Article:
WQAD.com Mount Everest traffic jam creates lethal conditions for climbers WQAD.com

Mount Everest traffic jam creates lethal conditions for climbers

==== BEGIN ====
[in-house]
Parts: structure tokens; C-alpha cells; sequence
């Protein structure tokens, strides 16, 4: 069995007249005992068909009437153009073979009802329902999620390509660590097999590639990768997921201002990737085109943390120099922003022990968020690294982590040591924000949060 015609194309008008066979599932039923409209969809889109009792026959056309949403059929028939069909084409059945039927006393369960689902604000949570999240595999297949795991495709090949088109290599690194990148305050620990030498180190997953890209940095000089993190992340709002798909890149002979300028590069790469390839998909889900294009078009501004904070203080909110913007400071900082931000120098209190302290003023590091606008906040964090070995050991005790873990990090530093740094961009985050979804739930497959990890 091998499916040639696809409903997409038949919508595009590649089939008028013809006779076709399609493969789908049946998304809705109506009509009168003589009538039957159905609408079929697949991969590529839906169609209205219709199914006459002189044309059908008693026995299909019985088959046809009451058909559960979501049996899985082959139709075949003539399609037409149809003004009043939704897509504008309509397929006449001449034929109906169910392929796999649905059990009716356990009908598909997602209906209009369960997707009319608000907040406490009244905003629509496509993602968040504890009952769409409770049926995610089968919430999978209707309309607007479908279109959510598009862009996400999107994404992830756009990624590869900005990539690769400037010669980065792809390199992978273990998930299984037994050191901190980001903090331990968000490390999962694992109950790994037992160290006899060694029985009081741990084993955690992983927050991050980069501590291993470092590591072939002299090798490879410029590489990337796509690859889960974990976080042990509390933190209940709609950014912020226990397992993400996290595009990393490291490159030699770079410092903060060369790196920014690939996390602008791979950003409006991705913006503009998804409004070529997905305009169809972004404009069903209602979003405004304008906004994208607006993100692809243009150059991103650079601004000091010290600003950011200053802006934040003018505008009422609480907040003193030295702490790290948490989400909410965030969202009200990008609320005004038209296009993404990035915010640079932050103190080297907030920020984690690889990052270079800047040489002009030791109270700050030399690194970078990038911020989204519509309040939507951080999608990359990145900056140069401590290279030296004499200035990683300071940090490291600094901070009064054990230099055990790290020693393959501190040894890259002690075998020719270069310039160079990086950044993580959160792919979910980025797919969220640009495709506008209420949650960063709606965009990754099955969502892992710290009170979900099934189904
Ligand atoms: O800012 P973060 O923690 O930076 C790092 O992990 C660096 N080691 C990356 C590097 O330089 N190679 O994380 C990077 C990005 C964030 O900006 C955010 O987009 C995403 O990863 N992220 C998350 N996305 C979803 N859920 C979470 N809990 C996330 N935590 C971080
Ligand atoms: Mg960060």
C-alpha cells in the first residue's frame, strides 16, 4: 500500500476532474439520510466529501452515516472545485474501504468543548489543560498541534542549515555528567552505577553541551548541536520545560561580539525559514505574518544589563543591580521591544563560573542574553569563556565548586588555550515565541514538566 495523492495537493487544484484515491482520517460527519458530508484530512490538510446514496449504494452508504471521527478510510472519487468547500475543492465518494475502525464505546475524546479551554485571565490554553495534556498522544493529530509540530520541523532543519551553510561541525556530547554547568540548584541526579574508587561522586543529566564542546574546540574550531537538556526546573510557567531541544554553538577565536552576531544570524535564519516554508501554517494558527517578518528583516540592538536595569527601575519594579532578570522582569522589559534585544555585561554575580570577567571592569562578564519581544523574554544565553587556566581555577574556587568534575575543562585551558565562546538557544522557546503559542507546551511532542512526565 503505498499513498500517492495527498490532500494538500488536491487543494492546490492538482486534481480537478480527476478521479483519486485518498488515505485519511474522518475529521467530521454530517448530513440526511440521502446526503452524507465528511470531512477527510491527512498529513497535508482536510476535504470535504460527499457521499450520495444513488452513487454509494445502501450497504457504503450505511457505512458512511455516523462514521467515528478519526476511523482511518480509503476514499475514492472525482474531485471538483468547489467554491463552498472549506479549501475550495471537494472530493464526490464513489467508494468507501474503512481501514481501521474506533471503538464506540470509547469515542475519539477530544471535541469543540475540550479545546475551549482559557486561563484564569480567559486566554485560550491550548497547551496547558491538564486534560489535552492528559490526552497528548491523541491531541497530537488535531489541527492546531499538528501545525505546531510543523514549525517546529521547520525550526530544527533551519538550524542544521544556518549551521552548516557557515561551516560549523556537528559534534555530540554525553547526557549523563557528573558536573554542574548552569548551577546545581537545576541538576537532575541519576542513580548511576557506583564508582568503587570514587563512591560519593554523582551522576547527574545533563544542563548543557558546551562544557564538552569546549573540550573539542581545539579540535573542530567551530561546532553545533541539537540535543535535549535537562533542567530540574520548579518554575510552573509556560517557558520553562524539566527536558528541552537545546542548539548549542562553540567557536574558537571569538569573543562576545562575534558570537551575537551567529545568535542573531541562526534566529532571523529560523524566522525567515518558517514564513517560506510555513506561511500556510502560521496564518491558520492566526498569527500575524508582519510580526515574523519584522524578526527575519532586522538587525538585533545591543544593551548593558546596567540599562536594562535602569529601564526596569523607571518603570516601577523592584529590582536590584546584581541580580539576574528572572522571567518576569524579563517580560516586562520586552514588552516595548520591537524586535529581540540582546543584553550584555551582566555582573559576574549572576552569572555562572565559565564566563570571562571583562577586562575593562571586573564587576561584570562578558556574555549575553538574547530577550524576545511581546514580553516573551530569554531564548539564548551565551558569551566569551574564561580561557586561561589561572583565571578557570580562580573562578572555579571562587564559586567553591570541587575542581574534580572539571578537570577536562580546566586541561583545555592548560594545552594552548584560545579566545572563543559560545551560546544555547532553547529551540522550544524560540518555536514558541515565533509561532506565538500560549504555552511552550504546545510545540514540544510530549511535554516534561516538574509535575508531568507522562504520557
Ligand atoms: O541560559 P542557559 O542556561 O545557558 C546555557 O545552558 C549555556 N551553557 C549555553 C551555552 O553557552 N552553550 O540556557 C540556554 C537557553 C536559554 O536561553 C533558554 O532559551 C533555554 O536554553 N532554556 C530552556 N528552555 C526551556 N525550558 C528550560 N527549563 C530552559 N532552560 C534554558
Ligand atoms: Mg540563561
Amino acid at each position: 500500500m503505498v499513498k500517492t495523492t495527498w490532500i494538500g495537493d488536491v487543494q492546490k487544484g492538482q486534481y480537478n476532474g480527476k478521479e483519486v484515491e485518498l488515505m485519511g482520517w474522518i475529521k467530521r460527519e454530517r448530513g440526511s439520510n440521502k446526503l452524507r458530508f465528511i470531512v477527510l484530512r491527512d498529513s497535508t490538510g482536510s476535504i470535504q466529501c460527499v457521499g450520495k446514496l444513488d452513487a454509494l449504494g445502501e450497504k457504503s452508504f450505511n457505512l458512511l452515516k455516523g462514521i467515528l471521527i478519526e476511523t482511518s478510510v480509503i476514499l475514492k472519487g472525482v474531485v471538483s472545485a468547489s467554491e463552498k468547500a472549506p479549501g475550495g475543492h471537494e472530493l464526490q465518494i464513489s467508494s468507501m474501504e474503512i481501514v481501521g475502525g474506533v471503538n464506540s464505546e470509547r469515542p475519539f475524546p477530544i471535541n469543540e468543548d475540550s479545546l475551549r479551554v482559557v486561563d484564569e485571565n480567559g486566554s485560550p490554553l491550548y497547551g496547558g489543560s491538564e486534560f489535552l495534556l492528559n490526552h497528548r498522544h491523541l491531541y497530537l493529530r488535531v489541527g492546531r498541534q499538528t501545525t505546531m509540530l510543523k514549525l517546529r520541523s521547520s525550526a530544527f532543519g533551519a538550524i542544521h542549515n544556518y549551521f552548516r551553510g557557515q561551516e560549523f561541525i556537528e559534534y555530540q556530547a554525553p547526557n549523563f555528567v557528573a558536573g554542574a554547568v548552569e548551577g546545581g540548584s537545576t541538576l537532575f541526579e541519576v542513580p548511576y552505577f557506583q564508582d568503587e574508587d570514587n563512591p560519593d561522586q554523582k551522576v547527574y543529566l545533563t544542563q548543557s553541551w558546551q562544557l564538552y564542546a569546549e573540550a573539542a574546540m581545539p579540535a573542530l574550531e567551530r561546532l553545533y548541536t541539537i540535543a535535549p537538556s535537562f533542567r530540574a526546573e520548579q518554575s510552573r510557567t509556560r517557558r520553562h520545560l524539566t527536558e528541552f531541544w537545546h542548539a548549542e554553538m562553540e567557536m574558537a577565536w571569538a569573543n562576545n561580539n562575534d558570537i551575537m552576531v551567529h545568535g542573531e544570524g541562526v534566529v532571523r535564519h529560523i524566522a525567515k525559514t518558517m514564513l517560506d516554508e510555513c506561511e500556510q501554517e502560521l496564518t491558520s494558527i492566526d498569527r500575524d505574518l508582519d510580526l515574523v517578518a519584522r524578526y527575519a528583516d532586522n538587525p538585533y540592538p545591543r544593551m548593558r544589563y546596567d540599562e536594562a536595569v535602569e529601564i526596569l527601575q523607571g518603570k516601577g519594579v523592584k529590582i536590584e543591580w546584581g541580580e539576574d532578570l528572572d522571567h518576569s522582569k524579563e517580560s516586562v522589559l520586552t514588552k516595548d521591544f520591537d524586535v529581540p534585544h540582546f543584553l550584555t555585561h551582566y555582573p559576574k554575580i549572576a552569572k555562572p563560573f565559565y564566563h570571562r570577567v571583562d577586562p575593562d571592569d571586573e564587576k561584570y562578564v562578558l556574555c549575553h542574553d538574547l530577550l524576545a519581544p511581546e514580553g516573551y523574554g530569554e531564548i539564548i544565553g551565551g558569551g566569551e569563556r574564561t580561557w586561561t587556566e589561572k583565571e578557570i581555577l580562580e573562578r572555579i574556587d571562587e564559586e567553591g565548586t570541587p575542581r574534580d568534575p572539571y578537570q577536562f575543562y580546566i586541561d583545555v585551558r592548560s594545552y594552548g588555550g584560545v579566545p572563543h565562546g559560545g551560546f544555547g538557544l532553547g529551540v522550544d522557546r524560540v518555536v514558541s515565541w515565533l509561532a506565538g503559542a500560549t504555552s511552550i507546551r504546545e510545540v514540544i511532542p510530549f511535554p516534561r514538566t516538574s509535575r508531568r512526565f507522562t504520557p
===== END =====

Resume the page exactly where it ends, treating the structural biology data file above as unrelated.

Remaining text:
Two mountaineers have died on Mount Everest after crowds of people became stuck in a queue leading to the summit of the world’s highest mountain. Indian climber Anjali Kulkarni, 55, died on her way back from climbing to the summit of Mount Everest on Wednesday, her son Shantanu Kulkarni told CNN. She had become stuck in the “traffic jam” above camp four, which, at 8,000 meters (26,247 feet), is the final camp before the summit. American mountaineer Donald Lynn Cash, 55, also died Wednesday after fainting from high altitude sickness while descending from the summit, according to the Nepalese expedition company Pioneer Adventure Pvt. Ltd. Climber Nirmal Purja posted a picture on Instagram of the heavy human traffic on the mountain Wednesday, showing a dense trail of climbers huddling on an exposed ridge to the summit. He added that there were roughly 320 people in the queue to the top of the mountain in an area known as the “death zone.” Danduraj Ghimire, director general of Nepal’s Tourism Department, rejected suggestions that the jam of climbers contributed to the deaths, calling such claims “baseless.” The summit of Mount Everest has an elevation of 8,848 meters (29,029 feet). At that level, each breath contains only one-third of the oxygen found at sea level. The human body is also rapidly deteriorating at that altitude, meaning most people can spend only a matter of minutes at the top, without extra oxygen supplies, before it becomes intolerable. “The weather has not been very great this climbing season, so when there is a small window when the weather clears up, climbers make the move,” Ghimire said. “On May 22, after several days of bad weather, there was a small window of clear weather, when more than 200 mountaineers ascended Everest. The main cause of deaths on Everest has been high altitude sickness which is what happened with most of the climbers who lost their lives this season as well.” According to Shantanu Kulkarni, his mother had trekked for over 25 years and had trained to climb Mount Everest for the past six. She had completed a number of major treks, including Mount Elbrus in southern Russia and Mount Kilimanjaro in Tanzania, and was also an avid marathoner. This is the scene of Khumbu icefall on April 19, as several climbers were on their way up high camps for the first rotation. https://t.co/EC4O5w22Vf #Everest2019 pic.twitter.com/OWOxT3bqlF — Everest Today (@EverestToday) April 24, 2019 Anjali Kulkarni had owned an advertising agency with her husband, but they both retired to “pursue their dream of standing atop Mount Everest,” Shantanu said. Cash, a grandfather from Utah, collapsed near a portion of the trail which had an altitude of about 8,770 meters (28,700 feet), according to Pioneer Adventure. “Our team did their best to save his life,” the company noted, adding that Sherpa guides had attempted to keep him alive while pulling him down the mountain. “Despite their best efforts in providing the best guidance, sufficient oxygen supplies and medical support they could not save his life.” More than 200 mountaineers have died on the peak since 1922, when the first climbers’ deaths on Everest were recorded. The majority of bodies are believed to have remained buried under glaciers or snow.